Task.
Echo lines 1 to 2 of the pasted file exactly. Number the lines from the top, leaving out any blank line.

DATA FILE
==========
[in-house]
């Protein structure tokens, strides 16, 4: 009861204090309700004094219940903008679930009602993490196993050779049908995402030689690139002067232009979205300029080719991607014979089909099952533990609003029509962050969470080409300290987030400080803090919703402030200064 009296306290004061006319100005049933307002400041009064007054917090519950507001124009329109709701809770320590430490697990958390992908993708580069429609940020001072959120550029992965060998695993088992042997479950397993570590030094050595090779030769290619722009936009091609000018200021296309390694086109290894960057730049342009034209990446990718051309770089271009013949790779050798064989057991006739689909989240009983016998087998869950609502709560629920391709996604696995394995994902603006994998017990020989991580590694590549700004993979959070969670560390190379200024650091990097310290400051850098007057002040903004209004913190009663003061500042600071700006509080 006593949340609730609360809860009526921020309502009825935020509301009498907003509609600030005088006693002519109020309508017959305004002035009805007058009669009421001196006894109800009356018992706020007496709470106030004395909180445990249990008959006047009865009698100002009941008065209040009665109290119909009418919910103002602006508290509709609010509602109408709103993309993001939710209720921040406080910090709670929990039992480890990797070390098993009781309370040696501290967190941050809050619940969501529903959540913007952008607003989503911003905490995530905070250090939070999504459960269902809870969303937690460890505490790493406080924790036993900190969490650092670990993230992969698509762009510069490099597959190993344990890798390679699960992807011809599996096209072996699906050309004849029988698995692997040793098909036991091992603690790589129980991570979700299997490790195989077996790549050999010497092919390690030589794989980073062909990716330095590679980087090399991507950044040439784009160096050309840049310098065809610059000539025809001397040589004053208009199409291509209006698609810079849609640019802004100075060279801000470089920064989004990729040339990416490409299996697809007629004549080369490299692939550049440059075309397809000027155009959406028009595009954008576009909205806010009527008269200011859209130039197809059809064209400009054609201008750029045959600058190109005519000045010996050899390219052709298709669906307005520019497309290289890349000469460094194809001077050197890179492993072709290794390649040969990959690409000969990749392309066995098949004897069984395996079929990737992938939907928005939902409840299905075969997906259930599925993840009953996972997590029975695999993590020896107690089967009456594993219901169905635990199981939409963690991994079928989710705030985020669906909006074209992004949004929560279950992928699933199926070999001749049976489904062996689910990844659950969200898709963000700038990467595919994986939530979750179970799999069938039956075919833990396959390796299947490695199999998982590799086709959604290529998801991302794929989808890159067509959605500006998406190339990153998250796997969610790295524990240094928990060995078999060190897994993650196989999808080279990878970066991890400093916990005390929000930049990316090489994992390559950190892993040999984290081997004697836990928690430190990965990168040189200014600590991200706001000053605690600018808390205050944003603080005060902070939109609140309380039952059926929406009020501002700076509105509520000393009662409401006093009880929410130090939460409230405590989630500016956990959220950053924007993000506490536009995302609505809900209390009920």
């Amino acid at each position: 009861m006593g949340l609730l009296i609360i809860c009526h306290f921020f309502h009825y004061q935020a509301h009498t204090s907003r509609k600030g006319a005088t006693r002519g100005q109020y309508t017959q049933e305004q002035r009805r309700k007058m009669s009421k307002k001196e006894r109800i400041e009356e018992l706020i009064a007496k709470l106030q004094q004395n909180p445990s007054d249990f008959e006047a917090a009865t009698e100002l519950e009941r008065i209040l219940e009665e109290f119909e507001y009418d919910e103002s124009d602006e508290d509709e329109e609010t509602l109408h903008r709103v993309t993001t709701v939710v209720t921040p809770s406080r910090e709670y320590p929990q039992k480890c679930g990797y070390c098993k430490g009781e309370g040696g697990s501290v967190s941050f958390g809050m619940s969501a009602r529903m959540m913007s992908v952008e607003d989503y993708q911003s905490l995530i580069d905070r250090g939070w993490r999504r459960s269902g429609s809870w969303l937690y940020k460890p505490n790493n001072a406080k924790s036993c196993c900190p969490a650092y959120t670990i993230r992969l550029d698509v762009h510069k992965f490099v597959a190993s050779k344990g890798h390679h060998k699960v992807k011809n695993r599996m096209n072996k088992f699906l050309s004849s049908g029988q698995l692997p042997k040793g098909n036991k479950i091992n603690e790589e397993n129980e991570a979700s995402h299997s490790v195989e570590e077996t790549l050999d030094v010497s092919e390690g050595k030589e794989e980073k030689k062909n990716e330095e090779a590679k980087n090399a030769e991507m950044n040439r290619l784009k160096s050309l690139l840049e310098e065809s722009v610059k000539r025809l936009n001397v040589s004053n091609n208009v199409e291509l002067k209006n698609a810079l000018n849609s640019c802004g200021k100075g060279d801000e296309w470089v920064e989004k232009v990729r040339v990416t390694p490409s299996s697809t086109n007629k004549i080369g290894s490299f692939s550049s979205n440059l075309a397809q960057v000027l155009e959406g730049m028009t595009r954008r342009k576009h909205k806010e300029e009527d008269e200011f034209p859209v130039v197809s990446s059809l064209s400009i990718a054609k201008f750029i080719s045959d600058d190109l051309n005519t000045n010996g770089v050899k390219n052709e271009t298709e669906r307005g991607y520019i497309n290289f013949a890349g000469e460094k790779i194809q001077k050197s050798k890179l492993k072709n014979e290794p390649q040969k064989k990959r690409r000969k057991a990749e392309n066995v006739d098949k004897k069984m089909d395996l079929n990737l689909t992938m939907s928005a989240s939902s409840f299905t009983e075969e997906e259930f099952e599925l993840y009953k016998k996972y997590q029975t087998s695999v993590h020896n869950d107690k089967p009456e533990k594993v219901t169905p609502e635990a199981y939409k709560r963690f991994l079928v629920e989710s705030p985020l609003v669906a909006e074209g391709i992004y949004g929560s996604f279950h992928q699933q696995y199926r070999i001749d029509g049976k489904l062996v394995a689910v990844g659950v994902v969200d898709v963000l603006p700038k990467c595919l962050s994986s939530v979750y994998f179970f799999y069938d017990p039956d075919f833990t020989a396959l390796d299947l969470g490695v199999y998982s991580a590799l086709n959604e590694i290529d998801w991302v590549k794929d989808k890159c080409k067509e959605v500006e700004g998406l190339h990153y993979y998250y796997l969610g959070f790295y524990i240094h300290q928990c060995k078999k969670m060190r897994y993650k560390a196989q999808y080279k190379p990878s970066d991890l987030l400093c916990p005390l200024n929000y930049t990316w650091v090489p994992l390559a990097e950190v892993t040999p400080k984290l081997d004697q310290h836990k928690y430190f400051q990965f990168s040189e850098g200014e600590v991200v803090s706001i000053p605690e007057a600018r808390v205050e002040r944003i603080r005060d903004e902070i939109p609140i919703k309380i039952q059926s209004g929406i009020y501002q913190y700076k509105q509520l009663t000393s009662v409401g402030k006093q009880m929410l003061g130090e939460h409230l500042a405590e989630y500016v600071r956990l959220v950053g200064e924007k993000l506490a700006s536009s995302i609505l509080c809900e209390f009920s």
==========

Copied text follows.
[in-house]
């Protein structure tokens, strides 16, 4: 009861204090309700004094219940903008679930009602993490196993050779049908995402030689690139002067232009979205300029080719991607014979089909099952533990609003029509962050969470080409300290987030400080803090919703402030200064 009296306290004061006319100005049933307002400041009064007054917090519950507001124009329109709701809770320590430490697990958390992908993708580069429609940020001072959120550029992965060998695993088992042997479950397993570590030094050595090779030769290619722009936009091609000018200021296309390694086109290894960057730049342009034209990446990718051309770089271009013949790779050798064989057991006739689909989240009983016998087998869950609502709560629920391709996604696995394995994902603006994998017990020989991580590694590549700004993979959070969670560390190379200024650091990097310290400051850098007057002040903004209004913190009663003061500042600071700006509080 006593949340609730609360809860009526921020309502009825935020509301009498907003509609600030005088006693002519109020309508017959305004002035009805007058009669009421001196006894109800009356018992706020007496709470106030004395909180445990249990008959006047009865009698100002009941008065209040009665109290119909009418919910103002602006508290509709609010509602109408709103993309993001939710209720921040406080910090709670929990039992480890990797070390098993009781309370040696501290967190941050809050619940969501529903959540913007952008607003989503911003905490995530905070250090939070999504459960269902809870969303937690460890505490790493406080924790036993900190969490650092670990993230992969698509762009510069490099597959190993344990890798390679699960992807011809599996096209072996699906050309004849029988698995692997040793098909036991091992603690790589129980991570979700299997490790195989077996790549050999010497092919390690030589794989980073062909990716330095590679980087090399991507950044040439784009160096050309840049310098065809610059000539025809001397040589004053208009199409291509209006698609810079849609640019802004100075060279801000470089920064989004990729040339990416490409299996697809007629004549080369490299692939550049440059075309397809000027155009959406028009595009954008576009909205806010009527008269200011859209130039197809059809064209400009054609201008750029045959600058190109005519000045010996050899390219052709298709669906307005520019497309290289890349000469460094194809001077050197890179492993072709290794390649040969990959690409000969990749392309066995098949004897069984395996079929990737992938939907928005939902409840299905075969997906259930599925993840009953996972997590029975695999993590020896107690089967009456594993219901169905635990199981939409963690991994079928989710705030985020669906909006074209992004949004929560279950992928699933199926070999001749049976489904062996689910990844659950969200898709963000700038990467595919994986939530979750179970799999069938039956075919833990396959390796299947490695199999998982590799086709959604290529998801991302794929989808890159067509959605500006998406190339990153998250796997969610790295524990240094928990060995078999060190897994993650196989999808080279990878970066991890400093916990005390929000930049990316090489994992390559950190892993040999984290081997004697836990928690430190990965990168040189200014600590991200706001000053605690600018808390205050944003603080005060902070939109609140309380039952059926929406009020501002700076509105509520000393009662409401006093009880929410130090939460409230405590989630500016956990959220950053924007993000506490536009995302609505809900209390009920």